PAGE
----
Lumbar Radicular Syndrome

Lumbar Radicular Syndrome

Lumbar radicular syndrome header

Body Chart

Lumbar radicular syndrome pain diagram
  • Pain radiating into the lower extremity in a quasi-segmental but not dermatomal distribution
  • Leg pain more than back pain

Background Information

Patient Profile

  • 25 – 60 years old


Compression of nerve root within intervertebral foramen by tumor, HNP, vertebral body fracture or degenerative changes (e.g. stenosis through spondylophytes, spondylolysis, compression fracture)
Peripheral nociceptive pain. Local inflammatory response common. Central sensitization possible due to prolonged high levels of pain


Constant (acute).

Mild compression has a good prognosis with physiotherapy. Severe paresis requires surgical intervention with subsequent physiotherapy. Within the first 6 months, significant improvement in QoL possible.
Psychosocial factors can negatively influence the prognosis.
Usually rather lengthy course with good prognosis if patient receives proper education, shows good compliance and does not have any yellow flags

History & Physical Examination


Insignificant trauma in history (twisting, lifting); possibly recurrent or at least history of less severe low back pain episodes

  • Intense
  • Deep
  • Burning pain
  • High intensity (acute) or varying intensity (subacute) VAS 5-10/10
  • Tingling/numbness in lower extremity up to paresis
  • More leg than back pain
  • Central cord compression can lead to cauda equina syndrome

Physical Examination

Relieving posture, typical shift or slight flexion

Functional Assessment
Pain apparent in all movement directions; significant increase with additional compression of the nerve; patient can provoke pain with ease; typically during transfers or apparent during gait (limping)

Passive Examination
PPIVMs & PPAVMs provoke pain on affected segment and segment above/below; stiffness and hypertonus of paraspinal structures; muscle length tests: Rectus femoris, glutei, iliopsoas…; in acute phase impossible due to pain

Special Testing


Further Testing

Differential Diagnosis

  1. PEP
  2. Facetjoint hypomobility
  3. SI-Joint dysfunction
  4. coxarthrosis
  5. Spinal stenosis

Concerning cause of compression:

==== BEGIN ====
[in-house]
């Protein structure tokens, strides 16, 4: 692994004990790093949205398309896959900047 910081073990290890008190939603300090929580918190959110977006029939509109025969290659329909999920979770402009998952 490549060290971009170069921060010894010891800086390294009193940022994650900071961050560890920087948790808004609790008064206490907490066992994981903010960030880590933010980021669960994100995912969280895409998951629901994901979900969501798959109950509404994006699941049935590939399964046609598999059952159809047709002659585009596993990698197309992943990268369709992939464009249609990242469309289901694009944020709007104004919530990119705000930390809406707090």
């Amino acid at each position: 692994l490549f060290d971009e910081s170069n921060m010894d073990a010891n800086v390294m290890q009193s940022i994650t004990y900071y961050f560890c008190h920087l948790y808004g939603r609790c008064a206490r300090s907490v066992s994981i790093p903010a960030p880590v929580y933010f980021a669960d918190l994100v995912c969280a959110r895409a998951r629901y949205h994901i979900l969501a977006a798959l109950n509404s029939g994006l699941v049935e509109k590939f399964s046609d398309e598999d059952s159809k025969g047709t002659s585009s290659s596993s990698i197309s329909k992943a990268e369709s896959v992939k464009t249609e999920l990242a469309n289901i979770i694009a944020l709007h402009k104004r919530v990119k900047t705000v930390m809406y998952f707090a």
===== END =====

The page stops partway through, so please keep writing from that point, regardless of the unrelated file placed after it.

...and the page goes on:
1. Tumor
  2. Vertebral fracture
  3. HNP
  4. Spondylolisthesis



Decrease pain in acute phase. Move into pain-free directionsSubacute phase: coordination, strength, endurance, and stability of trunk.Patient education



  • Treat surrounding structures and decrease compression
  • Traction
  • Movements into pain-free direction
  • Infiltration
  • Muscle relaxants/NSAIDs


  • Trunk stability
  • Motor control
  • Neurodynamics
  • Education on ergonomics


Download the new Physiotutors App

Are you ready for a learning revolution?

Experience the Physiotutors content you love in our new app.

App banner featured image


  1. Wiesner, R. and P. Westerhuis, Klinische Muster in der manuellen Therapie. Vol.2 2013: Thieme.
  2. Scaia, V., D. Baxter, and C. Cook, The pain provocation-based straight leg raise test for diagnosis of lumbar disc herniation, lumbar radiculopathy, and/or sciatica: a systematic review of clinical utility. J Back Musculoskelet Rehabil, 2012. 25(4): p.215-23.
  3. Tal-Akabi, A., Behinderung bei Rückenbeschwerden: Roland and Morris Disability Questionnaire (RMDQ), P. Oesch, Editor. 2010.
  4. Sullivan, M.J.L., Theoreticle perspectives on the relations between catastrophizing and pain, B. Thorn, Editor. 2001, The clinical journal of pain.
  5. Luomajoki, P.D.H., Artikel aus der Zeitschrift Physiopraxis: Wenn der Schmerz im Vordergrund steht. S2, Abschnitt: Angst vor Schmerzen nehmen.
  6. Hahne, A.J., et al., Outcomes and adverse events from physiotherapy functional restoration for lumbar disc herniation with associated radiculopathy. Disabil Rehabil, 2011. 33(17-18): p. 1537-47.
  7. K., B., The Quality of life of lumbar radiculopathy patients under conservative treatment, T.-T. S., Editor. 2009, Vajosanit pregl. p. 807-12.
Download our FREE app